Lunch at Lefteris Taverna, Naxos, Greece

Our Favorite Restaurants Around the World

In no particular order. And you should realize, context is everything. Pancakes at home might be nothing special. Pancakes in the middle of Shan State, Myanmar are a whole different story.

Four in the World, Zanzibar, Tanzaniar

What to Do When You No Longer Recognize Home

Three months back into our old lives and the trip feels like an eternity ago. There was no shortage of challenges during the course of our travels. But the hardest, hands-down, has been re-entry.

We returned to a home, which we now see, no longer quite resembles the home we remembered. A country we don’t quite recognize. So, as media narratives focus on walls and divisive vitriol, we’ve been willing ourselves to remember that there is something larger and greater out there. There are the people who touched us and whom–we hope–we touched; spectacular places we were fortunate enough to experience; the grinding on of daily lives so different from, and similar to, our own. And then there’s kindness. If there’s one thing we learned from this trip, it’s this: everywhere in the world there is kindness.

Nearly every day we feel restless, wanting to be moving again, to be back on the road. For now, in an effort to provide some closure on this chapter and to rekindle our own memories, we’ll be posting some lists from this trip. Highlights and lowlights. Mistakes made and lessons learned. From all four of us, during eight months around the world.

Lotus at Plum Village

Getting Real (Quiet) at Le Village des Pruniers

Some of the greatest experiences of this trip have been the unplanned, the ones that snuck up on us and spontaneously presented themselves, as if fated. That’s how we wound up living for a week at Plum Village, the monastery founded by Zen master Thich Nhat Hanh in southern France.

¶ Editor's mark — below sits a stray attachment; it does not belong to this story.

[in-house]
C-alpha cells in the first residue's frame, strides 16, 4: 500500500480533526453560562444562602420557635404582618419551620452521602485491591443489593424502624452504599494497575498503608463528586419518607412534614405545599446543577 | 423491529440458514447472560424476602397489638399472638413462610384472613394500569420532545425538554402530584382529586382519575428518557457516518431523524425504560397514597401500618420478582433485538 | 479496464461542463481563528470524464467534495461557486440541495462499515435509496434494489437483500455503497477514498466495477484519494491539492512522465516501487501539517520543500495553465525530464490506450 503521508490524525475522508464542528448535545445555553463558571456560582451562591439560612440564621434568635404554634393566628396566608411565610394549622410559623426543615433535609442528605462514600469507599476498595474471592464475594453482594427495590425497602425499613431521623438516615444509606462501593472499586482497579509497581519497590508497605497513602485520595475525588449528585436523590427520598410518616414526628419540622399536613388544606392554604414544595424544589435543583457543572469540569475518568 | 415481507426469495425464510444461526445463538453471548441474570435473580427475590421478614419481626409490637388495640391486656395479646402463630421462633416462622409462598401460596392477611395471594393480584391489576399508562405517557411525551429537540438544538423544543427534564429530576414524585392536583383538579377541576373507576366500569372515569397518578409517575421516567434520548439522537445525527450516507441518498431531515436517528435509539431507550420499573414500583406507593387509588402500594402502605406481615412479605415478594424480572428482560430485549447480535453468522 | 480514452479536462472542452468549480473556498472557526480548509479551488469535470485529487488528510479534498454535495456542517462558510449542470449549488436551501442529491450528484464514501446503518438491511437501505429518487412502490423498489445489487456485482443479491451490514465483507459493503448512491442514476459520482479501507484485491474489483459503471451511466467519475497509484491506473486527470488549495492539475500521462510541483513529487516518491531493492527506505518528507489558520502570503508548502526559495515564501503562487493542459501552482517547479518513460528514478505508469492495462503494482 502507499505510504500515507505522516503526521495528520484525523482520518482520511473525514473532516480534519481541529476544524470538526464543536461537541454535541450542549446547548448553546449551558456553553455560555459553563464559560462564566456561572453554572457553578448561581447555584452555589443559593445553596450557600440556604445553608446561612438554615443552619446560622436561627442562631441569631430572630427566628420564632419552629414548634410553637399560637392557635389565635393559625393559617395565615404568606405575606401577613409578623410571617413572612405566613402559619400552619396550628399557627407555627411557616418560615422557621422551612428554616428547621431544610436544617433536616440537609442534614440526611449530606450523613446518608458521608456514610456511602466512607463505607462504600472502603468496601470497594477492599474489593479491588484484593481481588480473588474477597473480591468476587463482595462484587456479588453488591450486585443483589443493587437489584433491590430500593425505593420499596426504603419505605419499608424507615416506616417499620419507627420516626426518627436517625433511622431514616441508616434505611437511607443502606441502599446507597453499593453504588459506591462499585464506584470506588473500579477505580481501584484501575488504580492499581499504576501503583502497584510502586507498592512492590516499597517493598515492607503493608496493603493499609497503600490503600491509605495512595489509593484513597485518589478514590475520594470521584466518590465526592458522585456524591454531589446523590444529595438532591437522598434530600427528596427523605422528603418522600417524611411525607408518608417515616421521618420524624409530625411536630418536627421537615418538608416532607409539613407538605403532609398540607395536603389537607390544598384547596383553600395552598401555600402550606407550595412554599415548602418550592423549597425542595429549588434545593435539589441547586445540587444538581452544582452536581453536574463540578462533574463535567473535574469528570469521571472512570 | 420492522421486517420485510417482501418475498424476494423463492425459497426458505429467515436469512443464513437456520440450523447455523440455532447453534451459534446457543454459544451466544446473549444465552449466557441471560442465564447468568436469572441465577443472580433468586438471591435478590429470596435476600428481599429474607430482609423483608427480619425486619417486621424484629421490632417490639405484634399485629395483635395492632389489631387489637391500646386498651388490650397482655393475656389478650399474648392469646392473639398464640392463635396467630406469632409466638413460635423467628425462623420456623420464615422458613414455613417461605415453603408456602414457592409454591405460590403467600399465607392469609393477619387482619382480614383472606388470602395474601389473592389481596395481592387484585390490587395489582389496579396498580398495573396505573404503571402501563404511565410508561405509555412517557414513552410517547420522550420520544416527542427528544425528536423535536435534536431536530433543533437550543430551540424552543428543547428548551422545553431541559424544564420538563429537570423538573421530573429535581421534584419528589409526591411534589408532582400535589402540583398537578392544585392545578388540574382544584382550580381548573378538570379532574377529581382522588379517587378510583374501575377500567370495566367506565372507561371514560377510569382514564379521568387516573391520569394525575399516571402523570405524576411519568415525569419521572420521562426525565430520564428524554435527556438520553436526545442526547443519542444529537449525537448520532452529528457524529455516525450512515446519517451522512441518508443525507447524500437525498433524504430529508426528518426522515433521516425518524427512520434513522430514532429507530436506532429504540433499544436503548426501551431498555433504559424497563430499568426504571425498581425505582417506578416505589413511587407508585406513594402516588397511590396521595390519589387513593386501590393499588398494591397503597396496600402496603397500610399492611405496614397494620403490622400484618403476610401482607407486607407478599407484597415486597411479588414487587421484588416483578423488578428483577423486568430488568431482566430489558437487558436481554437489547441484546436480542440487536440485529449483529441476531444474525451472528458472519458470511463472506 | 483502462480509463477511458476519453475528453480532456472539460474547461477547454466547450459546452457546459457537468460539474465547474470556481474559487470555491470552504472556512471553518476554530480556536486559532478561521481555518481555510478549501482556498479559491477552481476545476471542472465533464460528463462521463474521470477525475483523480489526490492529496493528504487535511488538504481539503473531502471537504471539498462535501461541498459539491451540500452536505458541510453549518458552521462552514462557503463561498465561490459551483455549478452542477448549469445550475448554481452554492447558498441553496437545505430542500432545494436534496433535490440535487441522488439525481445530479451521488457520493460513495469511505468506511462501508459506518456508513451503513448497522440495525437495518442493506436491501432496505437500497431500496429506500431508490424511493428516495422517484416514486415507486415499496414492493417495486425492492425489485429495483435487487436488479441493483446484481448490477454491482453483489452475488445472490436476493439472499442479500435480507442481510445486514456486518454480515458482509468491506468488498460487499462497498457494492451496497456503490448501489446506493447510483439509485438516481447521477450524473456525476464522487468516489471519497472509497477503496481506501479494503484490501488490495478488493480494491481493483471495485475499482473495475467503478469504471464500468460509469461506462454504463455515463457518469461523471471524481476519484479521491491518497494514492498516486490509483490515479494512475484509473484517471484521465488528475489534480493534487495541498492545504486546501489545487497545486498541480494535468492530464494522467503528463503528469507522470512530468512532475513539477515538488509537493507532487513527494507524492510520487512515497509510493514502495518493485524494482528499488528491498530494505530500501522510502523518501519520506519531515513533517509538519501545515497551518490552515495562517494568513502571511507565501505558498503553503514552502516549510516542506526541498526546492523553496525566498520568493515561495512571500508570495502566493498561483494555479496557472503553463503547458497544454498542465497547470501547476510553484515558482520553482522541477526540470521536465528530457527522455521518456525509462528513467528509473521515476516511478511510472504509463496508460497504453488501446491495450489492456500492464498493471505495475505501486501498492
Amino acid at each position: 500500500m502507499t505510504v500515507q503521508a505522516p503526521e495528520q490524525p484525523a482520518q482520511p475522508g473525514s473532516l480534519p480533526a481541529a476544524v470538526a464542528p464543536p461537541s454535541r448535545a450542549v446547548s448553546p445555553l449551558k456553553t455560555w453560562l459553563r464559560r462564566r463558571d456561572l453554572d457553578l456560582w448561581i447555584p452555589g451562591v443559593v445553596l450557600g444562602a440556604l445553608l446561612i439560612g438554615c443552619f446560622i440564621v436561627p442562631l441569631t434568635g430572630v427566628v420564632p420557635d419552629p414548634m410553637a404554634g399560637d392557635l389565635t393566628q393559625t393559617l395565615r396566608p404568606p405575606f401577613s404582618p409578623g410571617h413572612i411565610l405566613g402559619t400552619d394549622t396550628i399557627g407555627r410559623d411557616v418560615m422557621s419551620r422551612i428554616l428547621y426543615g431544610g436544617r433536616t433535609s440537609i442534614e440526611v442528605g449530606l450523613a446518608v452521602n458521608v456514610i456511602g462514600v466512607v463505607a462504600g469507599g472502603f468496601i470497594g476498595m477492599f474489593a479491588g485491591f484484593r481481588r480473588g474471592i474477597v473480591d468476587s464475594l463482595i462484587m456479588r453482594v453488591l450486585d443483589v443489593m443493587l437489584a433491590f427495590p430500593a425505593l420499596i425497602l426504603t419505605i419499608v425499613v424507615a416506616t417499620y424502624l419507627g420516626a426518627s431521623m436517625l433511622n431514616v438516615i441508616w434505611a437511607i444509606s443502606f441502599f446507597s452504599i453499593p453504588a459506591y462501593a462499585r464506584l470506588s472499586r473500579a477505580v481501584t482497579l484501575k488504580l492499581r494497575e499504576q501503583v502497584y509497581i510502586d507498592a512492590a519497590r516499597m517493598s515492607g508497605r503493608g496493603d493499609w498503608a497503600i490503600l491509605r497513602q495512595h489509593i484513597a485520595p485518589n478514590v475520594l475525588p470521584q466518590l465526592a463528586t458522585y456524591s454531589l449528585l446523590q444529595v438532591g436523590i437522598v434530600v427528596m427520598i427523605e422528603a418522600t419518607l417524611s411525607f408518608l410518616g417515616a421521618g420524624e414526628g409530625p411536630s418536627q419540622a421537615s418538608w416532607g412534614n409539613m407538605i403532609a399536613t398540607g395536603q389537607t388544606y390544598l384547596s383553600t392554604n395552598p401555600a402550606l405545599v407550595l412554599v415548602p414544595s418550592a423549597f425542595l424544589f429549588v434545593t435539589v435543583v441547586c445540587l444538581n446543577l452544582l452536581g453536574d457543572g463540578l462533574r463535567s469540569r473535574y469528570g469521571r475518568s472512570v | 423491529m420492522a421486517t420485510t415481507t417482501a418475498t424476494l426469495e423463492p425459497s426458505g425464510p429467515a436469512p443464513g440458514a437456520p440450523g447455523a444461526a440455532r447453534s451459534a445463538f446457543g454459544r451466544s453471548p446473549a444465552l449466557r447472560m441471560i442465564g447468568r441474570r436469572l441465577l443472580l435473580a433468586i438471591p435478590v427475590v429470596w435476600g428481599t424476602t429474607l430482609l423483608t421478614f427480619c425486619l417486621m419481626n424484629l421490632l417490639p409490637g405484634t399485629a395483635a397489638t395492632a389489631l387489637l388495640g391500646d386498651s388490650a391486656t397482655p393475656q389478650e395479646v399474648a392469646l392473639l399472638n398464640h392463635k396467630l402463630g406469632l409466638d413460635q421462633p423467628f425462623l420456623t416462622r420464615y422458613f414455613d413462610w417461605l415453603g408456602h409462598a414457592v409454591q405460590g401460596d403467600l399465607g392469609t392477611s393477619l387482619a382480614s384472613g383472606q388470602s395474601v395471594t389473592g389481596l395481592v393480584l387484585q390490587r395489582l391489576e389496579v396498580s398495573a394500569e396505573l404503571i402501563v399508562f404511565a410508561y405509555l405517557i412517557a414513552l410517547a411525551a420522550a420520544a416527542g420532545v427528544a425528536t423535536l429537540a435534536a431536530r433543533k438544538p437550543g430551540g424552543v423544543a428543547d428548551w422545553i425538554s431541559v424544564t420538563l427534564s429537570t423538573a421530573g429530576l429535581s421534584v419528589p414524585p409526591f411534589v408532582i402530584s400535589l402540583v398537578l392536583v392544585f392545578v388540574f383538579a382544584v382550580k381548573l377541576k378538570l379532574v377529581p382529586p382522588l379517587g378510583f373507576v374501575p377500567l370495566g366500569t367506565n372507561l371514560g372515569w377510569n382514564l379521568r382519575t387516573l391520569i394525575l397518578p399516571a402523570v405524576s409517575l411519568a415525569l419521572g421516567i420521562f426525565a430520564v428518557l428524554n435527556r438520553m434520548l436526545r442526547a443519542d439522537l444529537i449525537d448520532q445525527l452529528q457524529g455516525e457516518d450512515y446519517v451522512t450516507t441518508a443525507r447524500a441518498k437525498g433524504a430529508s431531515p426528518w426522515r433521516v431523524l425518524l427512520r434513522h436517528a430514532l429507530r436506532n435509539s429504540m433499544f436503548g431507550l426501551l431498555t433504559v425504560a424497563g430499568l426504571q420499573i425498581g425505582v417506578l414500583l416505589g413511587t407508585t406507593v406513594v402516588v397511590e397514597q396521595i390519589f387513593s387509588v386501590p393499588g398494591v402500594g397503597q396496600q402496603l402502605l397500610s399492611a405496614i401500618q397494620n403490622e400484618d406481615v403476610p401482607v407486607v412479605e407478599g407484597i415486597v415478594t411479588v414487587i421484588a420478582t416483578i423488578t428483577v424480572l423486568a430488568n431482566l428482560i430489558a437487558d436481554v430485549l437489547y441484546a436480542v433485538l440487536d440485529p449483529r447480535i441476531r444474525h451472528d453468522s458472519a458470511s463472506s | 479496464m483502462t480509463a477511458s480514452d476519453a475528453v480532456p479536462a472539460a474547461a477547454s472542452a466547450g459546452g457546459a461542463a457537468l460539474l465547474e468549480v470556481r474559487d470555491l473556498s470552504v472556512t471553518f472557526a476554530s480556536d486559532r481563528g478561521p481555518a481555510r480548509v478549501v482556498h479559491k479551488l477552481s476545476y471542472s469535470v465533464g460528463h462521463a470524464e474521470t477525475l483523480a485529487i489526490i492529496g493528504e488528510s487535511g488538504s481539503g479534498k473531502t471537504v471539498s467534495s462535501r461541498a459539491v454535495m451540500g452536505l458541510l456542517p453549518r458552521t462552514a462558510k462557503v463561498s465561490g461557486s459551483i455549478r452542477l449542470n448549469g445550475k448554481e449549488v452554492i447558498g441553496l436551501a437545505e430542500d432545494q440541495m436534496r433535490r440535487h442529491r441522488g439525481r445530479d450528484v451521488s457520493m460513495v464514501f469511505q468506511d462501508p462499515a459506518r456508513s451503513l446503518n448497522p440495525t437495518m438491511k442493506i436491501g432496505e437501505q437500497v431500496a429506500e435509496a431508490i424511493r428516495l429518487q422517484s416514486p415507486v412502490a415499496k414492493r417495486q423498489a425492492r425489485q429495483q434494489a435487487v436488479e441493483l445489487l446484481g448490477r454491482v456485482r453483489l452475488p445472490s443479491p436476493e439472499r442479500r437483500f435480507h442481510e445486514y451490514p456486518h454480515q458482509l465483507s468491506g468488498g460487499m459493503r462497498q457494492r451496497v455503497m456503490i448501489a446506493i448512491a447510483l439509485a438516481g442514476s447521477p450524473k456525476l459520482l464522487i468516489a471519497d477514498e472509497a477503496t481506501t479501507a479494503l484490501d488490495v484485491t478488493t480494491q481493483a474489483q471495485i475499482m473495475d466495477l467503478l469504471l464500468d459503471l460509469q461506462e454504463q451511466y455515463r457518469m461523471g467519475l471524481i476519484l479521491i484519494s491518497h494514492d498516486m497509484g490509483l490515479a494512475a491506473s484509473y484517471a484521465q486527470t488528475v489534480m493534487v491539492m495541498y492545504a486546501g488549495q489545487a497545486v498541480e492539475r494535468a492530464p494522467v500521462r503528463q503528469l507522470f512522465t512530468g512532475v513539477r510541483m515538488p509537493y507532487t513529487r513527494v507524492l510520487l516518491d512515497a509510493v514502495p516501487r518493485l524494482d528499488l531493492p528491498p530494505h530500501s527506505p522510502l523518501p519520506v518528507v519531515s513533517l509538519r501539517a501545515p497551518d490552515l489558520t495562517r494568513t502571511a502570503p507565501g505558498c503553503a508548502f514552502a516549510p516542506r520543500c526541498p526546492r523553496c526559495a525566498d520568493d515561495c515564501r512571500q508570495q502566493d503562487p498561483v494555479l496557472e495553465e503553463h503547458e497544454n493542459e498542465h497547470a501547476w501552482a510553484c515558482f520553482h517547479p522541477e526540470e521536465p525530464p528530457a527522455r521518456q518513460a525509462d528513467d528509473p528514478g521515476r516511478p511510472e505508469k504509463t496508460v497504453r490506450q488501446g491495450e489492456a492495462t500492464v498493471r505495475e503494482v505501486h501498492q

Church of Mary Jerusalem

Seeking Peace in Jerusalem

To visit Jerusalem is to visit the whole world in a single step: it seems, during our three weeks in Israel, that we have studied all of history as it has played out on this tiny patch of land. Nowhere is this more clear than in the Old City of Jerusalem. Standing on the city ramparts, time telescopes inwards; the stories of the past are vibrantly alive. So too are the signs of the present – a city that exists like an uneasily held breath, the heart of a two-thousand-year-old conflict that appears to have no possible solution. We have been travelling at this point for over six months. I have never imagined anywhere like Jerusalem.

Santorini Views

Following the Footsteps of Odysseus

After the Pyramids of Giza and the Valley of the Kings, in June we travelled forward about a thousand years in time, to visit ancient sites in Greece. During this time, I was reading The Odyssey for school, and so we spent time imagining how the places we visited would have appeared in the time of Odysseus.

Crete Farmhouse

Eight in the World

For this blog post, we’re trying something different to commemorate the week we spent with our dear friends, the Bankiers. This post is written by four people: Jonah, Miles, Oliver, and Julian. We found our two guest authors, Oliver and Julian, on Mars. No, that’s a joke. We actually found them on Crete, where we stayed together for one week.  We all lived together in one big stone house and we had a lot of adventures. We wanted to write together about our experience and we thought the easiest way would be to share some lists about things we noticed on the amazing Greek island of Crete.

To get started, here are ten of the best things about Crete, according to Oliver and Jonah, age 8, and in no particular order:

Sphinx and Camel Caravan, Cairo

Alone on the Nile

These days, Egypt’s reputation precedes it. When we first mentioned Cairo and Luxor as key destinations in our itinerary, friends and family had raised concerned eyebrows. But everyone we’d met who’d visited Egypt in the past six months told us we shouldn’t miss it. There would be no tourists, no lines at the great sites, prices were down, we’d have the country to ourselves. And when we’d planned the trip, Egypt was the boys’ number one destination, hands-down. We weren’t going to let fear keep us away.

Still, when we left Kathmandu for Cairo, it was with a mix of excitement and trepidation. I’d been to Egypt before, but never with my whole family, lugging bluegrass instruments through the capital, never with a blonde-haired eight-year-old, who’d already attracted unfathomable levels of attention across the Asian continent. We were the opposite of inconspicuous.